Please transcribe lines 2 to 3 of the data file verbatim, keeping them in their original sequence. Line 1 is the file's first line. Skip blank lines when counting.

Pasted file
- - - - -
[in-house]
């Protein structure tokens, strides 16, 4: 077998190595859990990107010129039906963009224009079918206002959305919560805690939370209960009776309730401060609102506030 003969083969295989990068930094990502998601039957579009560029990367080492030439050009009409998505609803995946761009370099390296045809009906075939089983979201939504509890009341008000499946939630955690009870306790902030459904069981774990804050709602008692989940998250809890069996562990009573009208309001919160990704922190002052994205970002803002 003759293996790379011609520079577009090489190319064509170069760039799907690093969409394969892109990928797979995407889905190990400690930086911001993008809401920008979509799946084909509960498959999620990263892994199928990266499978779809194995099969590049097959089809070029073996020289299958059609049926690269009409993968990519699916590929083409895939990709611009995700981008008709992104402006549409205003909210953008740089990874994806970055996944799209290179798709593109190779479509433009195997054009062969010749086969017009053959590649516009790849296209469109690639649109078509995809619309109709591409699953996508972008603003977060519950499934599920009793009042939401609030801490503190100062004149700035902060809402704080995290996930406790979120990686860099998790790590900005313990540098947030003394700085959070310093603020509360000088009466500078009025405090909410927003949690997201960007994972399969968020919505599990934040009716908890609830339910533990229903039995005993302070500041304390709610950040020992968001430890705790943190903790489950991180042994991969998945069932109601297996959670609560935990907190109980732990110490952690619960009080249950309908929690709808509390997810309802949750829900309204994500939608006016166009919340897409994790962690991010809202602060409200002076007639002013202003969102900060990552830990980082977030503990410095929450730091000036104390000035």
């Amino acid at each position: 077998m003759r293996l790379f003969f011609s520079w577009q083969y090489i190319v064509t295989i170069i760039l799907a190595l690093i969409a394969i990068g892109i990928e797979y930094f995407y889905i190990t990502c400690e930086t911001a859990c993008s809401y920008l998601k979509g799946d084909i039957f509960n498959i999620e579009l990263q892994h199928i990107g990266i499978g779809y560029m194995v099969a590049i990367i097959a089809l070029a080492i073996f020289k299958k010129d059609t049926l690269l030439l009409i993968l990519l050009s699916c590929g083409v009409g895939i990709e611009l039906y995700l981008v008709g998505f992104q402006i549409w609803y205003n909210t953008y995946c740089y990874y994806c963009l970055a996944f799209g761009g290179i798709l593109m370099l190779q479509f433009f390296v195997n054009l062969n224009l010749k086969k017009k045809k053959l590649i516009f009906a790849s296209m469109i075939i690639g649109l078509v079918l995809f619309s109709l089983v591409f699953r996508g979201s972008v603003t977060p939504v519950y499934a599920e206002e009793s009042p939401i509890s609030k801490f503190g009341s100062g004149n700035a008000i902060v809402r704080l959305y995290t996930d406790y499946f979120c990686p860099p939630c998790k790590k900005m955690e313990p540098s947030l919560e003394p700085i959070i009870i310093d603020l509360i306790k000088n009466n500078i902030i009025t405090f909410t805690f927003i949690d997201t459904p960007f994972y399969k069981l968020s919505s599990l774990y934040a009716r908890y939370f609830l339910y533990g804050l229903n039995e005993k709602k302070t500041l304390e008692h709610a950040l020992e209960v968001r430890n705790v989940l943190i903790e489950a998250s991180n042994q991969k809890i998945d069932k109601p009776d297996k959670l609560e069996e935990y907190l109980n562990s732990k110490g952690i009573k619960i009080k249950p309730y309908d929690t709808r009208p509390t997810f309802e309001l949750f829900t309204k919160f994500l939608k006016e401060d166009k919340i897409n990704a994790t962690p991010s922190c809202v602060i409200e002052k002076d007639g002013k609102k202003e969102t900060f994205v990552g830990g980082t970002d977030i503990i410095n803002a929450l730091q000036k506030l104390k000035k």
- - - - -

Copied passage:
């Protein structure tokens, strides 16, 4: 077998190595859990990107010129039906963009224009079918206002959305919560805690939370209960009776309730401060609102506030 003969083969295989990068930094990502998601039957579009560029990367080492030439050009009409998505609803995946761009370099390296045809009906075939089983979201939504509890009341008000499946939630955690009870306790902030459904069981774990804050709602008692989940998250809890069996562990009573009208309001919160990704922190002052994205970002803002 003759293996790379011609520079577009090489190319064509170069760039799907690093969409394969892109990928797979995407889905190990400690930086911001993008809401920008979509799946084909509960498959999620990263892994199928990266499978779809194995099969590049097959089809070029073996020289299958059609049926690269009409993968990519699916590929083409895939990709611009995700981008008709992104402006549409205003909210953008740089990874994806970055996944799209290179798709593109190779479509433009195997054009062969010749086969017009053959590649516009790849296209469109690639649109078509995809619309109709591409699953996508972008603003977060519950499934599920009793009042939401609030801490503190100062004149700035902060809402704080995290996930406790979120990686860099998790790590900005313990540098947030003394700085959070310093603020509360000088009466500078009025405090909410927003949690997201960007994972399969968020919505599990934040009716908890609830339910533990229903039995005993302070500041304390709610950040020992968001430890705790943190903790489950991180042994991969998945069932109601297996959670609560935990907190109980732990110490952690619960009080249950309908929690709808509390997810309802949750829900309204994500939608006016166009919340897409994790962690991010809202602060409200002076007639002013202003969102900060990552830990980082977030503990410095929450730091000036104390000035």
């Amino acid at each position: 077998m003759r293996l790379f003969f011609s520079w577009q083969y090489i190319v064509t295989i170069i760039l799907a190595l690093i969409a394969i990068g892109i990928e797979y930094f995407y889905i190990t990502c400690e930086t911001a859990c993008s809401y920008l998601k979509g799946d084909i039957f509960n498959i999620e579009l990263q892994h199928i990107g990266i499978g779809y560029m194995v099969a590049i990367i097959a089809l070029a080492i073996f020289k299958k010129d059609t049926l690269l030439l009409i993968l990519l050009s699916c590929g083409v009409g895939i990709e611009l039906y995700l981008v008709g998505f992104q402006i549409w609803y205003n909210t953008y995946c740089y990874y994806c963009l970055a996944f799209g761009g290179i798709l593109m370099l190779q479509f433009f390296v195997n054009l062969n224009l010749k086969k017009k045809k053959l590649i516009f009906a790849s296209m469109i075939i690639g649109l078509v079918l995809f619309s109709l089983v591409f699953r996508g979201s972008v603003t977060p939504v519950y499934a599920e206002e009793s009042p939401i509890s609030k801490f503190g009341s100062g004149n700035a008000i902060v809402r704080l959305y995290t996930d406790y499946f979120c990686p860099p939630c998790k790590k900005m955690e313990p540098s947030l919560e003394p700085i959070i009870i310093d603020l509360i306790k000088n009466n500078i902030i009025t405090f909410t805690f927003i949690d997201t459904p960007f994972y399969k069981l968020s919505s599990l774990y934040a009716r908890y939370f609830l339910y533990g804050l229903n039995e005993k709602k302070t500041l304390e008692h709610a950040l020992e209960v968001r430890n705790v989940l943190i903790e489950a998250s991180n042994q991969k809890i998945d069932k109601p009776d297996k959670l609560e069996e935990y907190l109980n562990s732990k110490g952690i009573k619960i009080k249950p309730y309908d929690t709808r009208p509390t997810f309802e309001l949750f829900t309204k919160f994500l939608k006016e401060d166009k919340i897409n990704a994790t962690p991010s922190c809202v602060i409200e002052k002076d007639g002013k609102k202003e969102t900060f994205v990552g830990g980082t970002d977030i503990i410095n803002a929450l730091q000036k506030l104390k000035k």